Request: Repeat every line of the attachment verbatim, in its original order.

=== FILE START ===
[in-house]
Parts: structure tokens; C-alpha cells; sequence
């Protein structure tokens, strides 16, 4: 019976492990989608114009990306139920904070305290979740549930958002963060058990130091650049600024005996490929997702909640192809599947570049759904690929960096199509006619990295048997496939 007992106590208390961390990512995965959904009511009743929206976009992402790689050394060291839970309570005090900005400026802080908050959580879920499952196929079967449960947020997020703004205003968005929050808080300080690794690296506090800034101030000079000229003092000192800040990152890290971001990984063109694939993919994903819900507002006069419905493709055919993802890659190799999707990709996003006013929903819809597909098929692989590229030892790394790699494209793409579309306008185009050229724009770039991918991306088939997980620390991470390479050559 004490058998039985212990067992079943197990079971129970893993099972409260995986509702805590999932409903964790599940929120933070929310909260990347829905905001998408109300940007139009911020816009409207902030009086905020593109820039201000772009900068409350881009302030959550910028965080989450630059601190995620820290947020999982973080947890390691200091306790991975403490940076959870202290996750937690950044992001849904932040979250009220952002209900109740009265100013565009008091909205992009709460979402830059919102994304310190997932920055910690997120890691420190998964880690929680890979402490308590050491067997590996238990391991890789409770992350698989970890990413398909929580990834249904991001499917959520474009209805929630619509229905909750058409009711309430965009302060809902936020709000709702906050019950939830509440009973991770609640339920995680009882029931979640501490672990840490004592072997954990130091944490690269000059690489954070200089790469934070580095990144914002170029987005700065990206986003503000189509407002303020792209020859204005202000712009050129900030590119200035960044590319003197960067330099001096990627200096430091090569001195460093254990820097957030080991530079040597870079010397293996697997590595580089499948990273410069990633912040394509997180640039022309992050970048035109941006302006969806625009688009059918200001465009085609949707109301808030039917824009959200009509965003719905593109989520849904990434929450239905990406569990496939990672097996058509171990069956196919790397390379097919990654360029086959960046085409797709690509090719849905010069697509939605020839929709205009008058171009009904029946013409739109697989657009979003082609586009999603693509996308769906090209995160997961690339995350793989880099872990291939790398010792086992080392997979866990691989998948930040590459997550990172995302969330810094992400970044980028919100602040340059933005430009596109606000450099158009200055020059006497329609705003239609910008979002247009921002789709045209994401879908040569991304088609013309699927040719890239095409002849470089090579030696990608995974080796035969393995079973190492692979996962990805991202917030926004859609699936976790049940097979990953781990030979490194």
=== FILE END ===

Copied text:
[in-house]
Parts: structure tokens; C-alpha cells; sequence
């Protein structure tokens, strides 16, 4: 019976492990989608114009990306139920904070305290979740549930958002963060058990130091650049600024005996490929997702909640192809599947570049759904690929960096199509006619990295048997496939 007992106590208390961390990512995965959904009511009743929206976009992402790689050394060291839970309570005090900005400026802080908050959580879920499952196929079967449960947020997020703004205003968005929050808080300080690794690296506090800034101030000079000229003092000192800040990152890290971001990984063109694939993919994903819900507002006069419905493709055919993802890659190799999707990709996003006013929903819809597909098929692989590229030892790394790699494209793409579309306008185009050229724009770039991918991306088939997980620390991470390479050559 004490058998039985212990067992079943197990079971129970893993099972409260995986509702805590999932409903964790599940929120933070929310909260990347829905905001998408109300940007139009911020816009409207902030009086905020593109820039201000772009900068409350881009302030959550910028965080989450630059601190995620820290947020999982973080947890390691200091306790991975403490940076959870202290996750937690950044992001849904932040979250009220952002209900109740009265100013565009008091909205992009709460979402830059919102994304310190997932920055910690997120890691420190998964880690929680890979402490308590050491067997590996238990391991890789409770992350698989970890990413398909929580990834249904991001499917959520474009209805929630619509229905909750058409009711309430965009302060809902936020709000709702906050019950939830509440009973991770609640339920995680009882029931979640501490672990840490004592072997954990130091944490690269000059690489954070200089790469934070580095990144914002170029987005700065990206986003503000189509407002303020792209020859204005202000712009050129900030590119200035960044590319003197960067330099001096990627200096430091090569001195460093254990820097957030080991530079040597870079010397293996697997590595580089499948990273410069990633912040394509997180640039022309992050970048035109941006302006969806625009688009059918200001465009085609949707109301808030039917824009959200009509965003719905593109989520849904990434929450239905990406569990496939990672097996058509171990069956196919790397390379097919990654360029086959960046085409797709690509090719849905010069697509939605020839929709205009008058171009009904029946013409739109697989657009979003082609586009999603693509996308769906090209995160997961690339995350793989880099872990291939790398010792086992080392997979866990691989998948930040590459997550990172995302969330810094992400970044980028919100602040340059933005430009596109606000450099158009200055020059006497329609705003239609910008979002247009921002789709045209994401879908040569991304088609013309699927040719890239095409002849470089090579030696990608995974080796035969393995079973190492692979996962990805991202917030926004859609699936976790049940097979990953781990030979490194």